From office block to housing block: is this the key to reinvigorate the city?

With offices still standing empty in downtown areas of the USA, developers are looking to new ideas and conversion projects to transform low footfall areas into vibrant city hubs once again

Research by the University of Toronto has found that downtown areas in North American cities have recovered more slowly from the pandemic than other urban spaces, with those that are reliant on tech workers struggling the most to bounce back to pre-pandemic levels of occupancy.

With workers choosing to work from home, there is nobody commuting downtown to spend money in local restaurants and food outlets, leading even major chains to close. The closure of a Wholefoods store in downtown San Francisco was hailed by the New York Times as the nail in the coffin for the city as the tech workers who used to keep it afloat have gone elsewhere.

But is this simply a product of the pandemic or a sign of a lack of foresight when it comes to urban planning? A review from Fast Company has highlighted how decades of overinvestment in commercial space, prompted by low interest rates and the belief that office space was a good long-term investment, led to the creation of downtowns comprising of 70 or even 80 per cent office space.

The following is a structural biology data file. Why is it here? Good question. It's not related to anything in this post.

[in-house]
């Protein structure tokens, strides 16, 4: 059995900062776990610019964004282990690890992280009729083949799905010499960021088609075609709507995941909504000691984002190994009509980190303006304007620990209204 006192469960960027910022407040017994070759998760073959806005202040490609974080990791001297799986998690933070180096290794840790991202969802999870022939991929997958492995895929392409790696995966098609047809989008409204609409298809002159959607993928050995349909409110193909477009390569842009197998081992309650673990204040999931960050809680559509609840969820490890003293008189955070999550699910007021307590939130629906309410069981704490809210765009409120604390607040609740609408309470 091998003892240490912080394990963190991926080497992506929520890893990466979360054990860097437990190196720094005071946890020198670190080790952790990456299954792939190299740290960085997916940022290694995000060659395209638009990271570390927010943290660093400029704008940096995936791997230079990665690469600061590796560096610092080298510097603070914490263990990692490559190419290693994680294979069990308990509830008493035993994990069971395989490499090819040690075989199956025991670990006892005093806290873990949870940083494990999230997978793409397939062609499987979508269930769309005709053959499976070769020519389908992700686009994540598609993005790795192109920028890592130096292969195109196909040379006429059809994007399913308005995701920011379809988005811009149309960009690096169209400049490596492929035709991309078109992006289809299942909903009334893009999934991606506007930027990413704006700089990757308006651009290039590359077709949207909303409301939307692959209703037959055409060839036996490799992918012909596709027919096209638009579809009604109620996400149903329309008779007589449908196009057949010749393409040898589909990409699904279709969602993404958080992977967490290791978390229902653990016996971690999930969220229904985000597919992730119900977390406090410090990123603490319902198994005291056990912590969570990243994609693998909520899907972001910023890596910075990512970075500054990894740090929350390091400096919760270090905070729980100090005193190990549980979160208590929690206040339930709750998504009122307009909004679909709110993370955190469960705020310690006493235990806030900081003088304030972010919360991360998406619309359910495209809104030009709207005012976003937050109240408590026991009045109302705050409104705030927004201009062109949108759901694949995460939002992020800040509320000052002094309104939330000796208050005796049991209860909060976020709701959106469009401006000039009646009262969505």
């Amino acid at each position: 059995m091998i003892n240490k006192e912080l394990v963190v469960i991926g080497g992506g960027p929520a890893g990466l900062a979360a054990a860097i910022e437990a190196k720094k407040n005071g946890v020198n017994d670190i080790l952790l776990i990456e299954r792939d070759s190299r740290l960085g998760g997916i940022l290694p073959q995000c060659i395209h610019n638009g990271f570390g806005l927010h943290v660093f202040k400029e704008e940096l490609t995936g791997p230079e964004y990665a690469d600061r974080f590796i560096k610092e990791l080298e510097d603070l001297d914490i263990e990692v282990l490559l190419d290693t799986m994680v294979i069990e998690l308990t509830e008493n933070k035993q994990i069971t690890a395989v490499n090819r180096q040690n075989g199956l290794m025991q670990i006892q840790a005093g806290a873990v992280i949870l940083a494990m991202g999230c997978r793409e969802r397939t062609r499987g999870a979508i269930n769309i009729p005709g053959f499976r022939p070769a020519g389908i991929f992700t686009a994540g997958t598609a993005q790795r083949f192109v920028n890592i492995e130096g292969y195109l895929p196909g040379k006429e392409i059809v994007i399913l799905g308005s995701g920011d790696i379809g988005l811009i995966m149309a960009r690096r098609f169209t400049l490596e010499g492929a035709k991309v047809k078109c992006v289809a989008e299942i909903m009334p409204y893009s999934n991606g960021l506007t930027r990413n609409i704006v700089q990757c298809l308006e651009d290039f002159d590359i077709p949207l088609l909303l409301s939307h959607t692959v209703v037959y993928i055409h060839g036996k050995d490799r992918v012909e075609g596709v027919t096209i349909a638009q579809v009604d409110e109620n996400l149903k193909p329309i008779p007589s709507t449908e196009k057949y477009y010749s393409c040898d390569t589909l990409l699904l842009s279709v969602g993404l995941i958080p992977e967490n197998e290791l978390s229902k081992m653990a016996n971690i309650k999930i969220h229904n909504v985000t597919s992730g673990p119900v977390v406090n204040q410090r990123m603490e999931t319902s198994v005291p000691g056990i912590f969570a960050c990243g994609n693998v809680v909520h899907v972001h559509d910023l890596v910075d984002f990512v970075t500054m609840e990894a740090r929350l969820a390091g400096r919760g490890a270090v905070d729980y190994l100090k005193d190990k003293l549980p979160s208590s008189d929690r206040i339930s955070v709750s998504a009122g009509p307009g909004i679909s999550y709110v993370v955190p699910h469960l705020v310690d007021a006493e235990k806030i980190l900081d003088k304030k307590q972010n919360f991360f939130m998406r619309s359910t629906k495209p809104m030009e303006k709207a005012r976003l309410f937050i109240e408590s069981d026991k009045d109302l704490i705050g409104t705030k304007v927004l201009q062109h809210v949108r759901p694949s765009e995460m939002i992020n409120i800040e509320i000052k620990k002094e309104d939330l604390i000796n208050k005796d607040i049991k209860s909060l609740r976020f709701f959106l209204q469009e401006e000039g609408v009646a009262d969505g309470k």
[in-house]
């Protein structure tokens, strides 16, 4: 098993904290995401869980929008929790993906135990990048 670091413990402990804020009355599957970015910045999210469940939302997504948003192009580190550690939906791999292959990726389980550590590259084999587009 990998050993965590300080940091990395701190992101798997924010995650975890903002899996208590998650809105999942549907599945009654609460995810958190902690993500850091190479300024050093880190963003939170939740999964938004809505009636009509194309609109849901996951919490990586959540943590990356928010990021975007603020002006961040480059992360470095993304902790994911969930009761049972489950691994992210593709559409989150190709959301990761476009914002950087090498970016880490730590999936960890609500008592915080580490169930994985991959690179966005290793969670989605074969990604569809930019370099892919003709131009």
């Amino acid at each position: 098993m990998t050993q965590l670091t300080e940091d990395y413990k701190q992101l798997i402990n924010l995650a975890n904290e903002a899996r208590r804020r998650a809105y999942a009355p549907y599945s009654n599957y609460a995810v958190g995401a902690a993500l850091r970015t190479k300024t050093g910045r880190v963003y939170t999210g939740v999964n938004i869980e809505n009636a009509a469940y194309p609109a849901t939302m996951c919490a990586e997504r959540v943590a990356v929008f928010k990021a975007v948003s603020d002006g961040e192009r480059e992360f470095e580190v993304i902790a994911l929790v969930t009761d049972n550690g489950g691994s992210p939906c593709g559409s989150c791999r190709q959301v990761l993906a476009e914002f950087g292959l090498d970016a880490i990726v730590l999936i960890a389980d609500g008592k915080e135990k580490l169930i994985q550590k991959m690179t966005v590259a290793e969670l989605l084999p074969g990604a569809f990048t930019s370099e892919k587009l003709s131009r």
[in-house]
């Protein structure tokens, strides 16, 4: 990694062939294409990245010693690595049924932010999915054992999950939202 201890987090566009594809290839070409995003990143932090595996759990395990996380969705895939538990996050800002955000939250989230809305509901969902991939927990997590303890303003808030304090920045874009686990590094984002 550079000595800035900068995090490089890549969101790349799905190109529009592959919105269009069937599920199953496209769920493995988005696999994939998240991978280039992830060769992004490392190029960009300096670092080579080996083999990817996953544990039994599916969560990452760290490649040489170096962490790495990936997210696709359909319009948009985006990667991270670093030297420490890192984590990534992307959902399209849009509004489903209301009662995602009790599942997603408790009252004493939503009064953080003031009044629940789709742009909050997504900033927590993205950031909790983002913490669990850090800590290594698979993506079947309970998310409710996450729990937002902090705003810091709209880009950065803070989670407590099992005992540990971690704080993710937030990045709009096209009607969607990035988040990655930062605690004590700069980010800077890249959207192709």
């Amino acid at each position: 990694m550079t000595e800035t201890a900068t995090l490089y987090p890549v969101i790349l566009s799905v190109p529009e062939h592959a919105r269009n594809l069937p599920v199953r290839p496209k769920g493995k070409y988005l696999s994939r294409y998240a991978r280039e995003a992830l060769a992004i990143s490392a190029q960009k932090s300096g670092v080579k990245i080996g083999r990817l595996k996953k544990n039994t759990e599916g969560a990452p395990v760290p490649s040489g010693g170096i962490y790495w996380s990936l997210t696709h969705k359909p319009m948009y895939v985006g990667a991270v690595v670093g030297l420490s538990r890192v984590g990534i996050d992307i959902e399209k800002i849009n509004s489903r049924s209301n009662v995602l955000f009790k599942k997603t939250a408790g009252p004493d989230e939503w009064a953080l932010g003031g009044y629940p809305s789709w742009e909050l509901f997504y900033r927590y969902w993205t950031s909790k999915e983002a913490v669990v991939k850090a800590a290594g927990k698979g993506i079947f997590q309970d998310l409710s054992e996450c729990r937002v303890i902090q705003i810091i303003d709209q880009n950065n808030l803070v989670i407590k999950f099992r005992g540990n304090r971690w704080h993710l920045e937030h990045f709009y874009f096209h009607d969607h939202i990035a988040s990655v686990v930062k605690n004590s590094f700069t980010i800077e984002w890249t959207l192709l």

But this set of circumstances could never last and the pandemic has popped the bubble, leaving cities with an overabundance of office space and a lack of genuine spaces to draw people into the central business district without the pull of the office.

From commercial to residential

So what’s the solution? A number of trends have emerged, including the push for more residential and mixed-use spaces in order to fill the gap. In Calgary, a collaboration between the city authorities and Gensler has produced an algorithm designed to assess whether office buildings can be transformed into residential space, leading to the conversion of more than a dozen offices into housing.

A similar approach has been seen in Columbus, Ohio where offices have been demolished as developers search for more profitable uses of the land. The conversion process is not always straight-forward – with zoning regulations getting in the way and design features of office buildings including a tendency towards all-glass facades and large internal floorplates proving difficult. But overall this approach appears to be catching on, helping to make empty downtown areas liveable and vibrant once again.

Read Imogen Privett’s latest Design Round-up in WORKTECH Academy’s Innovation Zone here.

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